‘Fur’ the love of it ― Malaysian woman has no regrets dedicating her life to saving strays over the last two decades

Sylvia Looi
·3-min read
Independent rescuer Joanne Low's ‘I Need A Home’ Facebook page also serves as an adoption platform. ― Picture courtesy of Joanne Low
Independent rescuer Joanne Low's ‘I Need A Home’ Facebook page also serves as an adoption platform. ― Picture courtesy of Joanne Low

IPOH, March 3 ― Joanne Low has never regretted giving her all to save stray dogs and cats which she started 21 years ago in Kuala Lumpur.

“At that time I was a tutor and one day one of my students rescued a puppy and asked me to keep it.

“I initially declined but the student claimed that she could not get anyone to look after the puppy.”

And that set the 53-year-old on her path to rescue work, and later in 2016, venturing into feeding her furry friends.

Speaking to Malay Mail in conjunction with International Women's Day on March 8, Low said initially she would dip into her own pockets to treat strays with medical issues that she rescued.

Strays that had been nursed back to health were either put up for adoption or sent to shelters, added Low.

“But when I was introduced to Facebook, I set up a group called I Need A Home where all information about rescues is uploaded there,” she said, adding that appeals for donations were also posted at the group as were adoption pleas.

It takes time to build trust with a stray dog before it can be rescued to be treated. ― Picture courtesy of Joanne Low
It takes time to build trust with a stray dog before it can be rescued to be treated. ― Picture courtesy of Joanne Low

After two decades, Low has lost count on the number of strays she saved in the past two decades.

“But my most notable rescue was initiating the work to save dogs abandoned by Pulau Ketam residents on Pulau Tengah in 2009.”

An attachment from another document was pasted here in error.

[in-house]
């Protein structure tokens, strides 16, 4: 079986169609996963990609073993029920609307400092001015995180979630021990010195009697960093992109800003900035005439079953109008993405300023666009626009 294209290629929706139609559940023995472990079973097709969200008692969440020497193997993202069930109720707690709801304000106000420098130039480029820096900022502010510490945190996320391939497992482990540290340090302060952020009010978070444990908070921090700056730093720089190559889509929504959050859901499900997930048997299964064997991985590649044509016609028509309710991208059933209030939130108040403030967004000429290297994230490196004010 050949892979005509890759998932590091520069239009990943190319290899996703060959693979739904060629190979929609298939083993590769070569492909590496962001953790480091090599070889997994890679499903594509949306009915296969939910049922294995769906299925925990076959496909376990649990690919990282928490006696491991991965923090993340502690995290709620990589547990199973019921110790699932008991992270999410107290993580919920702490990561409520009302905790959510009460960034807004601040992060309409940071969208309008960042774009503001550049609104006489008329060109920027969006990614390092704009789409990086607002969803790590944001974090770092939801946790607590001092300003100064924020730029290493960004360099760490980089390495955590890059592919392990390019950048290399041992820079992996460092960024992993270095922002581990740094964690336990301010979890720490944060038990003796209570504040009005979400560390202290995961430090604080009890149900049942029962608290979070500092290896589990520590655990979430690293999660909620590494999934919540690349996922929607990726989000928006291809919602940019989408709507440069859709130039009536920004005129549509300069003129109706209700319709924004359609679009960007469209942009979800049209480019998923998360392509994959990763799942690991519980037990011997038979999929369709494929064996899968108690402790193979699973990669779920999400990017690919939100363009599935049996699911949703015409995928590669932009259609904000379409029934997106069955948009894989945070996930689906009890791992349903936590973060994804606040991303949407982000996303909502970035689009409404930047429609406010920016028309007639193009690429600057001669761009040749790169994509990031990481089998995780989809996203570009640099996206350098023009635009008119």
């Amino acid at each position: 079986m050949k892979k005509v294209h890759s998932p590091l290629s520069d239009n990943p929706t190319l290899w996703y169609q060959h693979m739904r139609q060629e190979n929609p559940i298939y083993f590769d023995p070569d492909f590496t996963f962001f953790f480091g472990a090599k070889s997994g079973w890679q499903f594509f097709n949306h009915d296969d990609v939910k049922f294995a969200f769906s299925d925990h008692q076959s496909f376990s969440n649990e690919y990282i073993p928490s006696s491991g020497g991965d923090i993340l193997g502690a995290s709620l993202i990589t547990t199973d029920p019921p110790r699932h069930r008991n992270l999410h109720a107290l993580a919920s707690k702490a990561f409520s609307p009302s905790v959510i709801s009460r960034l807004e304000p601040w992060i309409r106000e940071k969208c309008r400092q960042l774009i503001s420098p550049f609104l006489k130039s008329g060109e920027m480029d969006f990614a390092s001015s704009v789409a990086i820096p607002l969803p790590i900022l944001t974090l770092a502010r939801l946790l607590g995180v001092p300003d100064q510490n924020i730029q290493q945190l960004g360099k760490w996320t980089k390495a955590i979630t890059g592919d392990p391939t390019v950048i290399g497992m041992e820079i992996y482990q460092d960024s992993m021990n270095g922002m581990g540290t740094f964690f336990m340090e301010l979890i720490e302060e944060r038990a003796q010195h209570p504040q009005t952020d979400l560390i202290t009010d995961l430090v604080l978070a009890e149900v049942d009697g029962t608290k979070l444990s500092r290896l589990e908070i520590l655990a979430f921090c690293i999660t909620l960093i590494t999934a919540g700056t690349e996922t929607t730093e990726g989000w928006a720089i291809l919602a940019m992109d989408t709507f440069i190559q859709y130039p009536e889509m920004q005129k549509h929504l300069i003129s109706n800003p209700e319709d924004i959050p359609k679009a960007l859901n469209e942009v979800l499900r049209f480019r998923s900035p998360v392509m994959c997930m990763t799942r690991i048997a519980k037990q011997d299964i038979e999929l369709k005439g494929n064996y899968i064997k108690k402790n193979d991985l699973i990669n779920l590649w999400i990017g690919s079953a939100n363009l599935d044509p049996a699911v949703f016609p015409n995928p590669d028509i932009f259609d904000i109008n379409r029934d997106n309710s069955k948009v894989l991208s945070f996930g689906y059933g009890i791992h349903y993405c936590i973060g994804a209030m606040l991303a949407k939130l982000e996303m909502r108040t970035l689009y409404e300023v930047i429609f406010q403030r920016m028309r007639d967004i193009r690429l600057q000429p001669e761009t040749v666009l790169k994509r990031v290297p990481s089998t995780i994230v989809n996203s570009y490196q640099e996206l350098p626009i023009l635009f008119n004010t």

Tapping on her vast rescue experience, Low was asked by a friend to help with the issue of strays in Manjung last year.

Describing the problem of strays at Manjung as dire, Low said the only way to control its population was by spaying the female dogs.

“As the welfare of dogs was not a priority for people in Manjung, many canines end up being neglected.”

“Females are not spayed by their owners which led to uncontrolled breeding.”

Since starting her rescue work at Manjung in June, Low said she would spay up to three dogs every month.

“If we have more money, we would do more.”

Independent rescuer Joanne Low said besides feeding strays at Manjung, she also sends those in need of medical treatment to veterinarians. ― Picture courtesy of Joanne Low
Independent rescuer Joanne Low said besides feeding strays at Manjung, she also sends those in need of medical treatment to veterinarians. ― Picture courtesy of Joanne Low

Low said she works closely with two veterinarians in Manjung.

“One of the vets charges us RM190 for every spaying procedure that includes three days boarding while another charges us based on the dog's weight.”

To ensure accountability, Low said all donations she receives are noted on the I Need A Home Facebook group.

Low, who works as a real estate agent, said aside from spaying, she would also feed strays in the area.

“Every day my feeding round takes me to 10 areas in Manjung.”

Feeding the strays, added Low, was important as it helps to build the trust between her and the dogs.

“Then it will be easier for me to catch them and send them to clinics to be spayed.”

Low welcomes donations to help spay female dogs at Manjung and also kibbles for feeding.

“We also look forward to people adopting strays rescued by us.”

Those who want to assist Low can contact her at 011-16068677.

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